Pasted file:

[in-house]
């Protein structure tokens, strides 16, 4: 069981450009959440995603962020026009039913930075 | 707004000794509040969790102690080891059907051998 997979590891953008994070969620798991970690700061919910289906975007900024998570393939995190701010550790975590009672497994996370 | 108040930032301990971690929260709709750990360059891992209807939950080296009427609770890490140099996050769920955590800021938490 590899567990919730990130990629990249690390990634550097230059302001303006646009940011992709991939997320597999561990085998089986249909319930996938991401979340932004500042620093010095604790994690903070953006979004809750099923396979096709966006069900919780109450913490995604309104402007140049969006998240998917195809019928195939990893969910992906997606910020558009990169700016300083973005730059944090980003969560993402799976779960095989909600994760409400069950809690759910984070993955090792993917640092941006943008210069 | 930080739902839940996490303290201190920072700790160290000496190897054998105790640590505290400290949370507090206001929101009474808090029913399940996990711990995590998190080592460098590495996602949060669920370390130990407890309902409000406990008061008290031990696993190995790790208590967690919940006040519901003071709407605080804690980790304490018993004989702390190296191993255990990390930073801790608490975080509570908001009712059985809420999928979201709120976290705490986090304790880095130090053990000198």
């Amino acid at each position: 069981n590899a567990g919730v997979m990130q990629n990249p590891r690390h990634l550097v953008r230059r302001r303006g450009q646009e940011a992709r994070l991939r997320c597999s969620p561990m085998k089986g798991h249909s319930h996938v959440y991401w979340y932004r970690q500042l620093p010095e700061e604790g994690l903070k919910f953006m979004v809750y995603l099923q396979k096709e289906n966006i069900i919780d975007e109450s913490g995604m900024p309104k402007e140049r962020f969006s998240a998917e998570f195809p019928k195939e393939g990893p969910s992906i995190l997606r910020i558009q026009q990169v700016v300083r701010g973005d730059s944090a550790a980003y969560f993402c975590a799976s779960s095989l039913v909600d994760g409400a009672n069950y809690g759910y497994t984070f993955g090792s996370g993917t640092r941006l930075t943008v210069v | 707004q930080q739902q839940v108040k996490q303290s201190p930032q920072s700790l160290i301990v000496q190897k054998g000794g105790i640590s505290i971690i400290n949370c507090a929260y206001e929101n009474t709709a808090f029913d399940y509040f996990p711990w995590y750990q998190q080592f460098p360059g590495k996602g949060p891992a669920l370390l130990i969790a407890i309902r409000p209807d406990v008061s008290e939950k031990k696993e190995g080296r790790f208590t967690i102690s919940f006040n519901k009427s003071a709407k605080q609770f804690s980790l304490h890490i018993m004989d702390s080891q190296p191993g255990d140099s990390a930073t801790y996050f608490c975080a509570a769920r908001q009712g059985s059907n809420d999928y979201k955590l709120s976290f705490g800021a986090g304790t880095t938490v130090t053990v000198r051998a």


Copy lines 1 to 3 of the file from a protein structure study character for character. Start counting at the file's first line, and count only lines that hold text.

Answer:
[in-house]
């Protein structure tokens, strides 16, 4: 069981450009959440995603962020026009039913930075 | 707004000794509040969790102690080891059907051998 997979590891953008994070969620798991970690700061919910289906975007900024998570393939995190701010550790975590009672497994996370 | 108040930032301990971690929260709709750990360059891992209807939950080296009427609770890490140099996050769920955590800021938490 590899567990919730990130990629990249690390990634550097230059302001303006646009940011992709991939997320597999561990085998089986249909319930996938991401979340932004500042620093010095604790994690903070953006979004809750099923396979096709966006069900919780109450913490995604309104402007140049969006998240998917195809019928195939990893969910992906997606910020558009990169700016300083973005730059944090980003969560993402799976779960095989909600994760409400069950809690759910984070993955090792993917640092941006943008210069 | 930080739902839940996490303290201190920072700790160290000496190897054998105790640590505290400290949370507090206001929101009474808090029913399940996990711990995590998190080592460098590495996602949060669920370390130990407890309902409000406990008061008290031990696993190995790790208590967690919940006040519901003071709407605080804690980790304490018993004989702390190296191993255990990390930073801790608490975080509570908001009712059985809420999928979201709120976290705490986090304790880095130090053990000198």
């Amino acid at each position: 069981n590899a567990g919730v997979m990130q990629n990249p590891r690390h990634l550097v953008r230059r302001r303006g450009q646009e940011a992709r994070l991939r997320c597999s969620p561990m085998k089986g798991h249909s319930h996938v959440y991401w979340y932004r970690q500042l620093p010095e700061e604790g994690l903070k919910f953006m979004v809750y995603l099923q396979k096709e289906n966006i069900i919780d975007e109450s913490g995604m900024p309104k402007e140049r962020f969006s998240a998917e998570f195809p019928k195939e393939g990893p969910s992906i995190l997606r910020i558009q026009q990169v700016v300083r701010g973005d730059s944090a550790a980003y969560f993402c975590a799976s779960s095989l039913v909600d994760g409400a009672n069950y809690g759910y497994t984070f993955g090792s996370g993917t640092r941006l930075t943008v210069v | 707004q930080q739902q839940v108040k996490q303290s201190p930032q920072s700790l160290i301990v000496q190897k054998g000794g105790i640590s505290i971690i400290n949370c507090a929260y206001e929101n009474t709709a808090f029913d399940y509040f996990p711990w995590y750990q998190q080592f460098p360059g590495k996602g949060p891992a669920l370390l130990i969790a407890i309902r409000p209807d406990v008061s008290e939950k031990k696993e190995g080296r790790f208590t967690i102690s919940f006040n519901k009427s003071a709407k605080q609770f804690s980790l304490h890490i018993m004989d702390s080891q190296p191993g255990d140099s990390a930073t801790y996050f608490c975080a509570a769920r908001q009712g059985s059907n809420d999928y979201k955590l709120s976290f705490g800021a986090g304790t880095t938490v130090t053990v000198r051998a």